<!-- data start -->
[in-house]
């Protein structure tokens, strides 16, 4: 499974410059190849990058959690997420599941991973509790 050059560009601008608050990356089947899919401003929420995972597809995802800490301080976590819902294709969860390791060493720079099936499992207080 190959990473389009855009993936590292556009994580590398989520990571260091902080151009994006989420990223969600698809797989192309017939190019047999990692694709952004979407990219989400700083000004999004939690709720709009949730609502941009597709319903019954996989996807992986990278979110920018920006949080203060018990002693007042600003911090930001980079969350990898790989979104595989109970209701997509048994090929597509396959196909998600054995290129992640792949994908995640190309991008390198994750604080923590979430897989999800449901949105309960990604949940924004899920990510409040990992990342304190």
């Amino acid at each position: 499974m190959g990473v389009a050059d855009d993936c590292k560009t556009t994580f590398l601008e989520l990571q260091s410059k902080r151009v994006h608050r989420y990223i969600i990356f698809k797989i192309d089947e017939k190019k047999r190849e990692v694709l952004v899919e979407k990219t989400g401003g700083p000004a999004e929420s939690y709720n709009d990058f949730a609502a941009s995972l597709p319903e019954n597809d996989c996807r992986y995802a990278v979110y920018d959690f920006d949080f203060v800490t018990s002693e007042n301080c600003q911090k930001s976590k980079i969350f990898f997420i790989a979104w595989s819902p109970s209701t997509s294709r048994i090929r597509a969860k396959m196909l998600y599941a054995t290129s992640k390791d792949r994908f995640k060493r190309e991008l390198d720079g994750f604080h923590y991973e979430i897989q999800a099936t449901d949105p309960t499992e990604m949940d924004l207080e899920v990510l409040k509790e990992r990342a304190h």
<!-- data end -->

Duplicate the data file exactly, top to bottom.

[in-house]
């Protein structure tokens, strides 16, 4: 499974410059190849990058959690997420599941991973509790 050059560009601008608050990356089947899919401003929420995972597809995802800490301080976590819902294709969860390791060493720079099936499992207080 190959990473389009855009993936590292556009994580590398989520990571260091902080151009994006989420990223969600698809797989192309017939190019047999990692694709952004979407990219989400700083000004999004939690709720709009949730609502941009597709319903019954996989996807992986990278979110920018920006949080203060018990002693007042600003911090930001980079969350990898790989979104595989109970209701997509048994090929597509396959196909998600054995290129992640792949994908995640190309991008390198994750604080923590979430897989999800449901949105309960990604949940924004899920990510409040990992990342304190």
């Amino acid at each position: 499974m190959g990473v389009a050059d855009d993936c590292k560009t556009t994580f590398l601008e989520l990571q260091s410059k902080r151009v994006h608050r989420y990223i969600i990356f698809k797989i192309d089947e017939k190019k047999r190849e990692v694709l952004v899919e979407k990219t989400g401003g700083p000004a999004e929420s939690y709720n709009d990058f949730a609502a941009s995972l597709p319903e019954n597809d996989c996807r992986y995802a990278v979110y920018d959690f920006d949080f203060v800490t018990s002693e007042n301080c600003q911090k930001s976590k980079i969350f990898f997420i790989a979104w595989s819902p109970s209701t997509s294709r048994i090929r597509a969860k396959m196909l998600y599941a054995t290129s992640k390791d792949r994908f995640k060493r190309e991008l390198d720079g994750f604080h923590y991973e979430i897989q999800a099936t449901d949105p309960t499992e990604m949940d924004l207080e899920v990510l409040k509790e990992r990342a304190h």